||Cliffton High Chest
W - 44 3/4"
D - 22 11/16"
H - 97 3/4"
Philadelphia high chest of drawers of mahogany, poplar and white cedar. An exact reproduction of an antique in the collection of Colonial Williamsburg made and signed by Henry Cliffton and Thomas Carteret in 1753. Shown in Old Dominion semi-open pore finish.
This magnificent high chest is an exact reproduction of the original antique in the collection of the Colonial Williamsburg Foundation. The faded ink signature on the original chest reads, “Henry Cliffton and Thomas Carteret, November 14, 1753.” The reproduction is very well known to collectors of Colonial Williamsburg furniture reproductions but very few have been so fortunate to even have the opportunity to own one of the rare chests since fewer than 20 were ever made. The craftsmanship of the reproduction showcases the highest achievement of Kittinger Company’s cabinetmakers, carvers and finishers.
The style of the high chest form originated in England but by the late 1730’s had been discarded for more stylish forms like the chest on chest and the clothespress.
|As was often the case, craftsmen in some of the colonies, especially in New England and Philadelphia, retained the form for decades more. In the Cliffton-Carteret chest, the designer elaborated on the simple English prototype by adding carved rococo embellishments, a scrolled pediment and a deep undulating skirt.
Henry Cliffton began practicing his trade of cabinetmaking in 1748. In typical Quaker fashion he relied more on his reputation than on advertising to promote his business. Over the years Cliffton maintained several shops in Philadelphia and shared a few partnerships, at least one with Thomas Carteret.
Much of what is known about Henry Cliffton comes from records kept by his clients, notably the Hill and Moore families of Philadelphia. Dr. Samuel Preston Moore’s account ledger provides the first reference to Cliffton’s business, a record of a firescreen that Dr. Moore accepted as payment for medicine. Over the next several years the Moore’s patronized Cliffton regularly. He created several sets of chairs, a frame for a John Wollaston portrait of Patsy Hill and this high chest, which was probably purchased by Hannah Hill and her husband, Dr. Moore.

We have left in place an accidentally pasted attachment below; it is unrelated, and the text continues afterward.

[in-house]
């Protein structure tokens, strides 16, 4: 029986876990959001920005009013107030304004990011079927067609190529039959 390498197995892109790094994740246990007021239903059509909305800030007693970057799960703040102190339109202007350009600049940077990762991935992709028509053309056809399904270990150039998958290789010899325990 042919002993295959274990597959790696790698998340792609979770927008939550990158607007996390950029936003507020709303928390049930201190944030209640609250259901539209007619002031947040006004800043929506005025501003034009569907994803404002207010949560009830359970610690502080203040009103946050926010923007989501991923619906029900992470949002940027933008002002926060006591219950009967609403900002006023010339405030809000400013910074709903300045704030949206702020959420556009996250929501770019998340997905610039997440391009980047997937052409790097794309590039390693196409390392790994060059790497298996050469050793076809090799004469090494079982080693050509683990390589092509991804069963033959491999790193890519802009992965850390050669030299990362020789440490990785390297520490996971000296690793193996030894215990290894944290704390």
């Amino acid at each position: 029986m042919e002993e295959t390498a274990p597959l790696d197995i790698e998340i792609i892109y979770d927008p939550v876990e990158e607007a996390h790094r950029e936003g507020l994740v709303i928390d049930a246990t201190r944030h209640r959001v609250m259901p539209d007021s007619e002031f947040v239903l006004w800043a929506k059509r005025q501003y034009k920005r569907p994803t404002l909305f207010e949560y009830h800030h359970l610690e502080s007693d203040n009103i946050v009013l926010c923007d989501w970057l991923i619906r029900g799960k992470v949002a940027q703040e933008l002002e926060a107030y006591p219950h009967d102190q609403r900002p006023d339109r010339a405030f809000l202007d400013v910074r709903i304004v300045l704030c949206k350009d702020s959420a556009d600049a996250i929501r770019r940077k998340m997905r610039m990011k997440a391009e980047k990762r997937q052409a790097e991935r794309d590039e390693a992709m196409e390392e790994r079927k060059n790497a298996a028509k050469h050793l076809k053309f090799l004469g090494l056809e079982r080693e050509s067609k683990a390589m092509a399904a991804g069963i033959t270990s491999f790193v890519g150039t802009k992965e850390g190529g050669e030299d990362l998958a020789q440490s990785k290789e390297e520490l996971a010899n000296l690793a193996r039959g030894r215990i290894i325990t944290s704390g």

Cliffton’s high chest demonstrates the presence of the “modern style” in Philadelphia prior to the availability of publications such as Thomas Chippendale’s Cabinetmaker’s Director.
The Kittinger reproduction features the scrolled bonnet, elaborate finials and decorative brasses seen on the original, as well as the carved embellishments typical of the rococo style. In addition to the attention given to the decorative exterior, Kittinger cabinetmakers recreated the structural devices which made the original piece structurally sound. The drawers are hand dovetailed at the edges. Drawer guides, thin strips of wood glued to the interior, prevent the drawers from wobbling, and dustboards, slid into place between each drawer compartment, protect the items stored inside. Like the original, the interior is constructed from tulip poplar and white cedar, woods which were indigenous to the Middle Colonies. The finest mahogany was used for the exterior.
Over the years Kittinger Company produced so many outstanding reproductions of Colonial Williamsburg antiques it is impossible to choose which is the best. However, this magnificent Philadelphia chest must be high on any knowledgeable collectors list of the most admired examples of the Kittinger-Williamsburg collaboration. This is the fifth Cliffton Chest offered for sale by Elmwood Company in the past 16 years.
Kittinger Company Facts and Figures related to the Cliffton High Chest, pattern CW200
Overall Dimensions: H97 ¾” W44 ¾” (at the waist) D22 11/16” (at the waist)
142 different parts 391 pieces total per unit
70 Glue Blocks, 4 wedged tenons, 12 completely hand carved components
280 drawer dovetails, 18 case dovetails, all hand crafted.
Primary Wood Mahogany
Secondary Woods Poplar and Atlantic White cedar
Kittinger Company production statistics related to the Cliffton High Chest, pattern CW200
3000 man hours by 6 Kittinger master craftsmen over 10 months of development
Carving Department time 220 man hours
Design and engineering development time 1200 man-hours
ONLY 18 KITTINGER CLIFFTON CHESTS WERE MADE
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